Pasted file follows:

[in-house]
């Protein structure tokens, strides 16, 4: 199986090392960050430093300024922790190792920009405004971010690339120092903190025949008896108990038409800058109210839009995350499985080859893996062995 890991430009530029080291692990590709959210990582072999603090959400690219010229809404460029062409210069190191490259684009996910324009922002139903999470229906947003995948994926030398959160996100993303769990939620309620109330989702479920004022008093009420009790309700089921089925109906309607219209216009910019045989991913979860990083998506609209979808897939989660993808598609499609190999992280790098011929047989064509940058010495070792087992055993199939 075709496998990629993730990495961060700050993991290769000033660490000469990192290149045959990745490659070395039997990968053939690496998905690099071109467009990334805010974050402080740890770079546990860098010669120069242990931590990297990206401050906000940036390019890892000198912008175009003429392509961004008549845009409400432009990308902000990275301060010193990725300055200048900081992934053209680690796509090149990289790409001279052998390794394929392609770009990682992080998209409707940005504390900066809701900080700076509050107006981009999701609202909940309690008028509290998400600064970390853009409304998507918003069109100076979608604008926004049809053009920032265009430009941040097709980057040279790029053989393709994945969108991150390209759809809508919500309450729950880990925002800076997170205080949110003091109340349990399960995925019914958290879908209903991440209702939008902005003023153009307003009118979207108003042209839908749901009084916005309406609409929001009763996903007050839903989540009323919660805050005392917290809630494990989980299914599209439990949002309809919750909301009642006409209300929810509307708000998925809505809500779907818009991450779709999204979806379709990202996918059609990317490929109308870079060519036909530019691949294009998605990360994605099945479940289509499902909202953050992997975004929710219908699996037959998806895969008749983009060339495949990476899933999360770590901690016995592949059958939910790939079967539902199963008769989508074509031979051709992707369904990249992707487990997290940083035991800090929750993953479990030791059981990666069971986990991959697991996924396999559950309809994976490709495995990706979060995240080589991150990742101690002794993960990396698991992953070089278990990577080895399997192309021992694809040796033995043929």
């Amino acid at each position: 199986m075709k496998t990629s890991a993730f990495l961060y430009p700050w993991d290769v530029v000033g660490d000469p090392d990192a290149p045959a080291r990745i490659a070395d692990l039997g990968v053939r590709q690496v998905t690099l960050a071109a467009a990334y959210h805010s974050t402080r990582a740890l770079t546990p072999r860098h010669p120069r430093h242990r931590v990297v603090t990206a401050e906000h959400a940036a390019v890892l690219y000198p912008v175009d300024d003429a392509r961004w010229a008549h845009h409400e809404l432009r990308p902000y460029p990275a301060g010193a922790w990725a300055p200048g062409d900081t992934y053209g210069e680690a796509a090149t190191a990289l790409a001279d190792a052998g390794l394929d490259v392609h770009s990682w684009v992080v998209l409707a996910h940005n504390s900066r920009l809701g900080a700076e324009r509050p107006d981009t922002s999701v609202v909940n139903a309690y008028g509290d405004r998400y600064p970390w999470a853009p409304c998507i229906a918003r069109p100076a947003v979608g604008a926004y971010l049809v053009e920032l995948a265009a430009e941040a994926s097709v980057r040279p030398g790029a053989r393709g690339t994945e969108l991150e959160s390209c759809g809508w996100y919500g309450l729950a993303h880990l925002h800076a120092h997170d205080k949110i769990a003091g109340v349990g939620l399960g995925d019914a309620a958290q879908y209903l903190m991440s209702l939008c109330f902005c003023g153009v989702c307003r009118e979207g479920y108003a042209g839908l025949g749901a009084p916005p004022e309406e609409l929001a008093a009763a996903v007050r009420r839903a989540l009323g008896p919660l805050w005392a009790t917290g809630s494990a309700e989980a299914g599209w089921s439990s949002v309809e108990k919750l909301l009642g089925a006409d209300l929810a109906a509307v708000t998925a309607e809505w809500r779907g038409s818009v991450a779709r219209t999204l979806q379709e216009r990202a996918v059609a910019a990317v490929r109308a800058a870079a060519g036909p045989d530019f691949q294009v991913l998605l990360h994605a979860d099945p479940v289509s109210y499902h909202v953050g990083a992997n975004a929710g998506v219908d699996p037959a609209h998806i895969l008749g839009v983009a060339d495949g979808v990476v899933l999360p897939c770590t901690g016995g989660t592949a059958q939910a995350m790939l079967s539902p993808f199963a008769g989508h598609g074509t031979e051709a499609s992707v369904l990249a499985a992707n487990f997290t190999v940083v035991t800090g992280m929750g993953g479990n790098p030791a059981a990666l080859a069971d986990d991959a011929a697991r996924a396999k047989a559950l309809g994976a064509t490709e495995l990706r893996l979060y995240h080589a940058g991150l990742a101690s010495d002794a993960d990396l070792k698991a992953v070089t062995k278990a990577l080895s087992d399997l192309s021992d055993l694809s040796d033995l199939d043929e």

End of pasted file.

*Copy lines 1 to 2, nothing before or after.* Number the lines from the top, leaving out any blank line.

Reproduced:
[in-house]
């Protein structure tokens, strides 16, 4: 199986090392960050430093300024922790190792920009405004971010690339120092903190025949008896108990038409800058109210839009995350499985080859893996062995 890991430009530029080291692990590709959210990582072999603090959400690219010229809404460029062409210069190191490259684009996910324009922002139903999470229906947003995948994926030398959160996100993303769990939620309620109330989702479920004022008093009420009790309700089921089925109906309607219209216009910019045989991913979860990083998506609209979808897939989660993808598609499609190999992280790098011929047989064509940058010495070792087992055993199939 075709496998990629993730990495961060700050993991290769000033660490000469990192290149045959990745490659070395039997990968053939690496998905690099071109467009990334805010974050402080740890770079546990860098010669120069242990931590990297990206401050906000940036390019890892000198912008175009003429392509961004008549845009409400432009990308902000990275301060010193990725300055200048900081992934053209680690796509090149990289790409001279052998390794394929392609770009990682992080998209409707940005504390900066809701900080700076509050107006981009999701609202909940309690008028509290998400600064970390853009409304998507918003069109100076979608604008926004049809053009920032265009430009941040097709980057040279790029053989393709994945969108991150390209759809809508919500309450729950880990925002800076997170205080949110003091109340349990399960995925019914958290879908209903991440209702939008902005003023153009307003009118979207108003042209839908749901009084916005309406609409929001009763996903007050839903989540009323919660805050005392917290809630494990989980299914599209439990949002309809919750909301009642006409209300929810509307708000998925809505809500779907818009991450779709999204979806379709990202996918059609990317490929109308870079060519036909530019691949294009998605990360994605099945479940289509499902909202953050992997975004929710219908699996037959998806895969008749983009060339495949990476899933999360770590901690016995592949059958939910790939079967539902199963008769989508074509031979051709992707369904990249992707487990997290940083035991800090929750993953479990030791059981990666069971986990991959697991996924396999559950309809994976490709495995990706979060995240080589991150990742101690002794993960990396698991992953070089278990990577080895399997192309021992694809040796033995043929």